By using a giant laser, scientists with the National Ignition Facility (NIF) at Lawrence Livermore National Laboratory say they’ve made a major breakthrough in the quest for nuclear fusion. The multi-billion-dollar taxpayer-funded laser was built with the goal of creating nuclear ignition, a potential source of clean energy in the future. We discuss the breakthrough with the lab’s scientists.

Paul Springer, physicist at Lawrence Livermore National Laboratory and co-author of the recent fusion results
Denise Hinkel, physicist at Lawrence Livermore National Laboratory and co-author of the recent fusion results
Amy Standen, reporter for KQED Science

  • Livegreen

    Can we please not just give this technology away to every other country in the world, foes as if they’re friends? At least make sure taxpayer money is reimbursed for all the $ it cost us, & to help improve our education, by licensing to friendly companies who actually pay royalties & protect Intellectual Property, instead of giving it away to dictators & authoritarian governments (and their companies) who just rip us off.

    • thucy

      If the technology works and we don’t share it with China, Japan and Korea, then those Asian countries will be forced to buy cheap U.S. coal, as today’s NY Times explains, and the West Coast will be subject to toxic emissions from US coal burned in Asia:

      It would be for our own self-preservation to share it, but I suspect that if the technology works (IF!), then Asian countries would be willing to pay for it, as it is critical for their survival, too.

      • Livegreen


        First I never said the technology shouldn’t be shared. Yes, it should be. But again, it should be licensed to industry that will pay the licenses to help pay for the public’s investment AND for our students’ education.

        Second, China has a history of stealing technology and IP, from our public and private institutions alike.

        Third, the US government has a history of doing nothing about it.

        So you’re historically and factually wrong (untrue to your name) – its highly likely China won’t want to pay for it and will want to steal it. And that will hurt our research, our education, our jobs and our security.

        • thucy

          “Second, China has a history of stealing technology and IP, from our public and private institutions alike.”

          It’s ironic, but that’s similar to claims made in China about the US when it comes to spying and hacking. But both of us are getting way ahead of ourselves – there’s no indication this will ever work. If it really is some kind of miraculous new way of avoiding more environmentally damaging energy sources (coal emissions from China aren’t helping California) we might consider not just your licensing concerns but the larger good.
          It’s possible that both our concerns are valid, no?

    • Bob Fry

      Great idea, they can waste billions of dollars trying to get this to work too.

      I support basic research but this has consumed a lot of money for little return. On the other hand we’ve spent trillions of pointless wars, so….

      If we allocated $10 billion to subsidize installation of solar panels at $10,000 each, that would take the price of electricity to well below 10 cents / kW-h, and pay for 1 million installations. Do that for a few years, and now you’ve got lots of distributed, clean power that is not susceptible to attacks or disasters on a centralized plant.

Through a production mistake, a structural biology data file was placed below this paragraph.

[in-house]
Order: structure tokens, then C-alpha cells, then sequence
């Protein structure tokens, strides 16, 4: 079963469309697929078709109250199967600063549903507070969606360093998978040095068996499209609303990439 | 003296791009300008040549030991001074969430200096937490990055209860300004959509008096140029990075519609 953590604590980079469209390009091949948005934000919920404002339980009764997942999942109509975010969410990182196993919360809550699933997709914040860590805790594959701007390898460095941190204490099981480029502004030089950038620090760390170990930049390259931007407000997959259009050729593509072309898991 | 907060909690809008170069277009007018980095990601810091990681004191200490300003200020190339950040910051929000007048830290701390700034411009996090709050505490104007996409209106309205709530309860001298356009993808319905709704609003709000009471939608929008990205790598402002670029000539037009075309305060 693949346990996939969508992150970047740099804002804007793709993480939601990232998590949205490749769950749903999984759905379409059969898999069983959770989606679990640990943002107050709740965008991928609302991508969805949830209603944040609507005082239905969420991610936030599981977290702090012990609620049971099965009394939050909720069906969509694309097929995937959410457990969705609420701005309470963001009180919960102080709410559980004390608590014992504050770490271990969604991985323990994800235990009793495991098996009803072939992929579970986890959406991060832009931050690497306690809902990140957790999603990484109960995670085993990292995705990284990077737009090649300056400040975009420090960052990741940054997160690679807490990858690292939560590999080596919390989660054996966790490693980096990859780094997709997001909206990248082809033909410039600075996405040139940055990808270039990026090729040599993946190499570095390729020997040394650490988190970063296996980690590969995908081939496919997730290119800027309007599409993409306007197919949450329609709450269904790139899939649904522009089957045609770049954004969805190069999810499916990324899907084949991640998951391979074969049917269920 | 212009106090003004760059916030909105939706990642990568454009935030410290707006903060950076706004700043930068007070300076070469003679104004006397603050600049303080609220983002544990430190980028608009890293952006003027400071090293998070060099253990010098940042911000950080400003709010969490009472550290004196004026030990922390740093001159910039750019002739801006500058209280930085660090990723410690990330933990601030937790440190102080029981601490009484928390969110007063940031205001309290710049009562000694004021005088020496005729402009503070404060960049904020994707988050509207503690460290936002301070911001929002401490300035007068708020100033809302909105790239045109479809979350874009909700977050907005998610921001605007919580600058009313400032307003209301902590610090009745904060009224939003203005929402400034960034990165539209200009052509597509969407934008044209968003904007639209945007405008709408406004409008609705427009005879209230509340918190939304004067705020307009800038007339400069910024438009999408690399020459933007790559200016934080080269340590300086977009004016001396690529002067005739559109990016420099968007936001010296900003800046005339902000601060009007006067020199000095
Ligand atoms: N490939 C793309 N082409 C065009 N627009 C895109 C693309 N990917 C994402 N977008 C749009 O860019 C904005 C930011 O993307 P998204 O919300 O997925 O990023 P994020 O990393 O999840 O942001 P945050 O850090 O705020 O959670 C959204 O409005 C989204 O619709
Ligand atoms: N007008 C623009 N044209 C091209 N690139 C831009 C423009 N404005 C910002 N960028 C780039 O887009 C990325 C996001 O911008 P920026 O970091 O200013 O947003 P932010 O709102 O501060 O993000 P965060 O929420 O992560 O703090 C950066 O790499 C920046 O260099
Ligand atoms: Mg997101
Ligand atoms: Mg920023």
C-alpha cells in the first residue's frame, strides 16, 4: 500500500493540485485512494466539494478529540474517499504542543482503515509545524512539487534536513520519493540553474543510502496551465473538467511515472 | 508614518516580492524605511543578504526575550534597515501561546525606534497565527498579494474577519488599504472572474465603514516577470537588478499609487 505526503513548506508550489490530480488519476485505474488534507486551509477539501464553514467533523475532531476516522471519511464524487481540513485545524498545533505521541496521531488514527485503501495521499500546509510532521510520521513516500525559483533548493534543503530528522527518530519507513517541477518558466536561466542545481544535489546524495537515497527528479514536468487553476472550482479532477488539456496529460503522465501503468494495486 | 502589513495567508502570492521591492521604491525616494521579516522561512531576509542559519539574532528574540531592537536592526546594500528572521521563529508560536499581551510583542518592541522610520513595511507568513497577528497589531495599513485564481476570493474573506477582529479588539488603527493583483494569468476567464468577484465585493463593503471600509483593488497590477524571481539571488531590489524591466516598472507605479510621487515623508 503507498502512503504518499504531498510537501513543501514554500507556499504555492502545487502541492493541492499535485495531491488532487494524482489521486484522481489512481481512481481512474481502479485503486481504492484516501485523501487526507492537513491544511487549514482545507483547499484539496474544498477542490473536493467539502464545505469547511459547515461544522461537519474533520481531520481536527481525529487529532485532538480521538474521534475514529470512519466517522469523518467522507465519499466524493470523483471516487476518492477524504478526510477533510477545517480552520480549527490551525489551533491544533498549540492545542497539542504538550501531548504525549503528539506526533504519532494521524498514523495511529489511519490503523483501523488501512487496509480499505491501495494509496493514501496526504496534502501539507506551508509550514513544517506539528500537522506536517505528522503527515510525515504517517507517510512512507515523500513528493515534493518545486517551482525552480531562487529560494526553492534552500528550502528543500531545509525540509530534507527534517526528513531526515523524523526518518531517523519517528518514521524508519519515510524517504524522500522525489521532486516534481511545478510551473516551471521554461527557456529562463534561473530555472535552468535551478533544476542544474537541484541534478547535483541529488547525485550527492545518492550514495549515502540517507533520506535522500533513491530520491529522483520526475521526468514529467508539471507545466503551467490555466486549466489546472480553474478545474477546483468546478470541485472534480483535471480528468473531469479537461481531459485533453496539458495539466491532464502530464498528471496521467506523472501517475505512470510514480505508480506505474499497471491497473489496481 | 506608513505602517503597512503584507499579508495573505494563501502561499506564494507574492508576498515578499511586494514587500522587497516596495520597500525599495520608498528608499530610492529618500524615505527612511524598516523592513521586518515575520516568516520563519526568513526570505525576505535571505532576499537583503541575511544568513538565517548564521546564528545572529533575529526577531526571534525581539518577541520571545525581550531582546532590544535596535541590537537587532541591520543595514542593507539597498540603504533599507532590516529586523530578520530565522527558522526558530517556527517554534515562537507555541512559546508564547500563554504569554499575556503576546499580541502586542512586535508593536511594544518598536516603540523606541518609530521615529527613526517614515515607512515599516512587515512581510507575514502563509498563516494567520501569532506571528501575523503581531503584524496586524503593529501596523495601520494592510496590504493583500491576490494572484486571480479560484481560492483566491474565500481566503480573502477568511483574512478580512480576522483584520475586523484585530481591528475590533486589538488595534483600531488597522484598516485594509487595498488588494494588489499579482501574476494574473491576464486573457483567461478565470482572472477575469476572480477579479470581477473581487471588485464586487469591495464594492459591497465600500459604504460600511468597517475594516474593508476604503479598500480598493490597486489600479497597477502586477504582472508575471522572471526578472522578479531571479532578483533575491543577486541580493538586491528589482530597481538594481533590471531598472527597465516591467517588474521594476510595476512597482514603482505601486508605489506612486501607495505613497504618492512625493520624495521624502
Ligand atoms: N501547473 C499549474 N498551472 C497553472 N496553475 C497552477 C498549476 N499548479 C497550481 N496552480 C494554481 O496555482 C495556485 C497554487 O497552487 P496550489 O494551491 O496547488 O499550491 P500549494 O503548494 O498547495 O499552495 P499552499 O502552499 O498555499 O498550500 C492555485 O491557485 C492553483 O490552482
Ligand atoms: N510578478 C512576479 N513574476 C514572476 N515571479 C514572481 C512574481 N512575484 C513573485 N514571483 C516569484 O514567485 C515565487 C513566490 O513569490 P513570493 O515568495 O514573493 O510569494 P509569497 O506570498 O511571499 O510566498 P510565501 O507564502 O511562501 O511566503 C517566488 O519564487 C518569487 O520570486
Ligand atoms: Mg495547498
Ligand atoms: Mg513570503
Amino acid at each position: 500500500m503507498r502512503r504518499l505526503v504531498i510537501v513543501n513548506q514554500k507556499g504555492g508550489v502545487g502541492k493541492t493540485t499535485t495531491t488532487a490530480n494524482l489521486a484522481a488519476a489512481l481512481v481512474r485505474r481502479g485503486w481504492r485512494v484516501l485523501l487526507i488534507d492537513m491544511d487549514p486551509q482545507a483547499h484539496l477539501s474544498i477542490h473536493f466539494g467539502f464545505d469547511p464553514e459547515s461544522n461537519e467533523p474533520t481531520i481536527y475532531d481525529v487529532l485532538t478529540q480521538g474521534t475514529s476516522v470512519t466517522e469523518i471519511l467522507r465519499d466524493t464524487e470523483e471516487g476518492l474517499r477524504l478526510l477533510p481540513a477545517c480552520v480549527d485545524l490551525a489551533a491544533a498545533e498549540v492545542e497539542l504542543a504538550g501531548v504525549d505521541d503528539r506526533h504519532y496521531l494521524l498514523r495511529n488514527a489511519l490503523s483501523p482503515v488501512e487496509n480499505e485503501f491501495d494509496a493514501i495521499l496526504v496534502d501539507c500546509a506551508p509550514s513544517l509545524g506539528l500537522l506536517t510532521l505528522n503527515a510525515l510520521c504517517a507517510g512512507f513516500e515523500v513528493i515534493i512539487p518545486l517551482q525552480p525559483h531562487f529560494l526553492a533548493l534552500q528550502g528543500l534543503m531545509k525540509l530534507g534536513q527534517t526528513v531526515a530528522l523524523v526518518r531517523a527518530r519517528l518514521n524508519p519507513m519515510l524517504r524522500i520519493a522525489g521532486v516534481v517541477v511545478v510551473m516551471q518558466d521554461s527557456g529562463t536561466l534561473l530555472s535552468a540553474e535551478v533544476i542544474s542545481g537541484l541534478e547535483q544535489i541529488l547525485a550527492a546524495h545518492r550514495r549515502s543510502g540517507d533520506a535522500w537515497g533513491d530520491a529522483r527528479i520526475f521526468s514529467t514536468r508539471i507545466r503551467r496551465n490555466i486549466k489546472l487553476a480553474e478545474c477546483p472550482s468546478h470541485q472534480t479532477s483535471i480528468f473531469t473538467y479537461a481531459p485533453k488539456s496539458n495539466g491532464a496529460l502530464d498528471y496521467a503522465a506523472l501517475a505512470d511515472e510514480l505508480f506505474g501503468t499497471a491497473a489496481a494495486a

I studied plasma physics and nuclear fusion at U C Berkeley for several years , so where most nuclear fission reactors operate around the temperature of boiling water with the exception of breeder reactors which operate around 700 degrees centigrade , on the other hand to produce a sustain fusion reactions we need temperature more than one million degree, so the problem over the last 60 years was how can we find a containment vessel that can stand such high temperature… In this case where we use laser to produce the fusion ,the reactions only occurs for a fraction of a billionth of second which produce minute net amount of energy…The problem again is how can we create nuclear fusion at a large scale where a proper containment vessel can be made which can stand that high temperature specially the plasma produced is extremely difficult to control it’s spatial configuration which is done by using very strong magnetic field.

    • Guest

      Could it be the military is behind the laser research, because they want to incinerate people from afar?

      • EIDALM


      • Frank, you really seem to be into conspiracies. Did you ever stop to think before you speak? We’ve detonated fusion bombs and the Earth is still here. A fusion reaction can’t possibly turn the Earth into a sun. You’ve been watching too much Star Trek.

        As for the military being behind the fusion research to incinerate people from afar? Speaking as a retired Marine who worked with Defense Contractors. I mean, really? Are you serious? Who [or what] would be strong enough to carry a fusion reactor around?!! Not to mention the environmental impact! What if it caused global warming?!!

  • Guest

    Scientists often wonder at how stars are born. Could it be that some stars are generated when advanced civilizations start experimenting with fusion, and inadvertently turn their home worlds into suns? I ask this because I know from experience that many individuals who get advanced degrees do not suffer from hubris because they have a PhD, but rather they were hubristic and therefore not self-questioning long before. But before physicists and energy corporations appoint themselves to potentially put the entire planet and billions of lives at risk, shouldn’t the rest if us have a say in whether this us worth pursuing?

    Less hubris please. Less boondoggles too.

    • thucy

      A la the Zucker Brothers’ “Top Secret”: